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From "robert engels (JIRA)" <j...@apache.org>
Subject [jira] Commented: (LUCENE-1383) Work around ThreadLocal's "leak"
Date Wed, 01 Oct 2008 16:57:46 GMT

    [ https://issues.apache.org/jira/browse/LUCENE-1383?page=com.atlassian.jira.plugin.system.issuetabpanels:comment-tabpanel&focusedCommentId=12636095#action_12636095
] 

robert engels commented on LUCENE-1383:
---------------------------------------

You cannot control this 'externally", since there is no way to force the cleaning of the stale
entries (no API method).

The current patch sort of allows this - the entries are not cleared but the weak references
in them are - via the close(), but if this method is called at the wrong time, everything
will break (since the stream needs to be cached), thus it is not exposed to the outside world.

If you want to cleanup programatically, close the index readers and writers.



> Work around ThreadLocal's "leak"
> --------------------------------
>
>                 Key: LUCENE-1383
>                 URL: https://issues.apache.org/jira/browse/LUCENE-1383
>             Project: Lucene - Java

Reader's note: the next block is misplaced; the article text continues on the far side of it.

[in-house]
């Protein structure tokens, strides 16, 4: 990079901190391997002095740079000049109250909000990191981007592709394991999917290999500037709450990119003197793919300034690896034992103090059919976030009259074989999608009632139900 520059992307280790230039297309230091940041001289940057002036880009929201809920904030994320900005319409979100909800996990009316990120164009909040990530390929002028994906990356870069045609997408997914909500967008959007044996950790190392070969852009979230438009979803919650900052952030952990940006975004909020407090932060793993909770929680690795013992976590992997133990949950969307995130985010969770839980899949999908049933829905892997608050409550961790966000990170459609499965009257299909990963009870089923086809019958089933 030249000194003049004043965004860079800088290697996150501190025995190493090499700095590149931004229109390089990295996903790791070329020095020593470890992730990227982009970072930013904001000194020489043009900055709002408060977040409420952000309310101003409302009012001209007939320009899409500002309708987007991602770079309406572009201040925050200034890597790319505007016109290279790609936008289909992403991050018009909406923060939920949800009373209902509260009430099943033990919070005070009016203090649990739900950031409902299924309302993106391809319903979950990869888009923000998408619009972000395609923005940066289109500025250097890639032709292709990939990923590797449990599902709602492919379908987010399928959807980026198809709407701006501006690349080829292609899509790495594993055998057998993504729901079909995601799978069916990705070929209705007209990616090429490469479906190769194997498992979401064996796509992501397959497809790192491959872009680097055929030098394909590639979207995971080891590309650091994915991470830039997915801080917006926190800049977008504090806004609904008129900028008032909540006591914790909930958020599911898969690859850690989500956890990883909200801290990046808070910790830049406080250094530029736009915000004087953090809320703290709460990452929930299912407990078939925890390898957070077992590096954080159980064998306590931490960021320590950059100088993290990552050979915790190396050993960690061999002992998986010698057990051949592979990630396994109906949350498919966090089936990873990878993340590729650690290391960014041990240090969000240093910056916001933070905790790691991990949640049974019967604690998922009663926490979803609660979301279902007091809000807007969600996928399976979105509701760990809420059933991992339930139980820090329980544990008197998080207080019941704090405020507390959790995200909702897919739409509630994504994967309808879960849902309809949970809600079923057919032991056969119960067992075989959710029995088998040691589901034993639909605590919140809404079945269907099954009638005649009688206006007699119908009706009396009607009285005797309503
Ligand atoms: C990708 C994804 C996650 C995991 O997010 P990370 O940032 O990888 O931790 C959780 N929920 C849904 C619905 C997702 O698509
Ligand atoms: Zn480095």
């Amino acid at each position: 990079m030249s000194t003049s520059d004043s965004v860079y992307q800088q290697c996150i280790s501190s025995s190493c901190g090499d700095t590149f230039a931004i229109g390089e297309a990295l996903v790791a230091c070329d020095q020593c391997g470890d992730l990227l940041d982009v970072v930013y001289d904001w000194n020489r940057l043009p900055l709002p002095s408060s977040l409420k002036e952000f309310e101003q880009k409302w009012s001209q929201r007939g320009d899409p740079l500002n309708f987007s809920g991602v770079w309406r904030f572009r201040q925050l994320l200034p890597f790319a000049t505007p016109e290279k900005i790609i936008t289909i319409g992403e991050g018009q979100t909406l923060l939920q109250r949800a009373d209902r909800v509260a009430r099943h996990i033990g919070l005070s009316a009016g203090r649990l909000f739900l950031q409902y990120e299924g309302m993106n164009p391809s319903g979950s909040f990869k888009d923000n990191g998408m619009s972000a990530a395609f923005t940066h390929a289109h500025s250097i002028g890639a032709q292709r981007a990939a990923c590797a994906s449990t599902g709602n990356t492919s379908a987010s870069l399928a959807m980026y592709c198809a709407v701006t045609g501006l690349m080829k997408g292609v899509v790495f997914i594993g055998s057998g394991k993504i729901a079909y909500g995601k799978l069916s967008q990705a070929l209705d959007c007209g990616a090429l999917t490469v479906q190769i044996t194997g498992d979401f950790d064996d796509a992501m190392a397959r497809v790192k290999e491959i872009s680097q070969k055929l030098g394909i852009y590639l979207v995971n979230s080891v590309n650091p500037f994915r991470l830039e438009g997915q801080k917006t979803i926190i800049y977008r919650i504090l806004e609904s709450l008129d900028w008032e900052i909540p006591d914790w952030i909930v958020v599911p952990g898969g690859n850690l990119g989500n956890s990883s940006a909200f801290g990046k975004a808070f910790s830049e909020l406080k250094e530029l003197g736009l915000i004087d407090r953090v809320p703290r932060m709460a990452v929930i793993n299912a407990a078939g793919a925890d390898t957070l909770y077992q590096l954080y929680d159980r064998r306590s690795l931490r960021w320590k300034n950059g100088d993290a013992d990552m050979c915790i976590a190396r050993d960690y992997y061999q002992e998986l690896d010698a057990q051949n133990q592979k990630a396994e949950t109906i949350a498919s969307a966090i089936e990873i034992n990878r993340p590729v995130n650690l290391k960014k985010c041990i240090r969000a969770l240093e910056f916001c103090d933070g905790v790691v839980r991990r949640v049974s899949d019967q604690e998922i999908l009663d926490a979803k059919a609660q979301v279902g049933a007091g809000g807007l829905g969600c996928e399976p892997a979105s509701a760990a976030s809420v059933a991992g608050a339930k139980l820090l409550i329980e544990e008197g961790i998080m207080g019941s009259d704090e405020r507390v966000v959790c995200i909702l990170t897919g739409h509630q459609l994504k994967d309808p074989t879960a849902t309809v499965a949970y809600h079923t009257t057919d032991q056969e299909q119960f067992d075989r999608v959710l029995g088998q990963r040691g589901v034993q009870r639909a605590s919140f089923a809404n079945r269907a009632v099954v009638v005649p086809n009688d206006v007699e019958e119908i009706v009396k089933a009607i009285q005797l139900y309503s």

>          Issue Type: Bug
>          Components: Index
>    Affects Versions: 1.9, 2.0.0, 2.1, 2.2, 2.3, 2.3.1, 2.3.2
>            Reporter: Michael McCandless
>            Assignee: Michael McCandless
>             Fix For: 2.4
>
>         Attachments: LUCENE-1383.patch, ScreenHunter_01 Sep. 13 08.40.jpg, ScreenHunter_02
Sep. 13 08.42.jpg, ScreenHunter_03 Sep. 13 08.43.jpg, ScreenHunter_07 Sep. 13 19.13.jpg
>
>
> Java's ThreadLocal is dangerous to use because it is able to take a
> surprisingly very long time to release references to the values you
> store in it.  Even when a ThreadLocal instance itself is GC'd, hard
> references to the values you had stored in it are easily kept for
> quite some time later.
> While this is not technically a "memory leak", because eventually
> (when the underlying Map that stores the values cleans up its "stale"
> references) the hard reference will be cleared, and GC can proceed,
> its end behavior is not different from a memory leak in that under the
> right situation you can easily tie up far more memory than you'd
> expect, and then hit unexpected OOM error despite allocating an
> extremely large heap to your JVM.
> Lucene users have hit this many times.  Here's the most recent thread:
>   http://mail-archives.apache.org/mod_mbox/lucene-java-dev/200809.mbox/%3C6e3ae6310809091157j7a9fe46bxcc31f6e63305fcdc%40mail.gmail.com%3E
> And here's another:
>   http://mail-archives.apache.org/mod_mbox/lucene-java-dev/200807.mbox/%3CF5FC94B2-E5C7-40C0-8B73-E12245B91CEE%40mikemccandless.com%3E
> And then there's LUCENE-436 and LUCENE-529 at least.
> A google search for "ThreadLocal leak" yields many compelling hits.
> Sun does this for performance reasons, but I think it's a terrible
> trap and we should work around it with Lucene.

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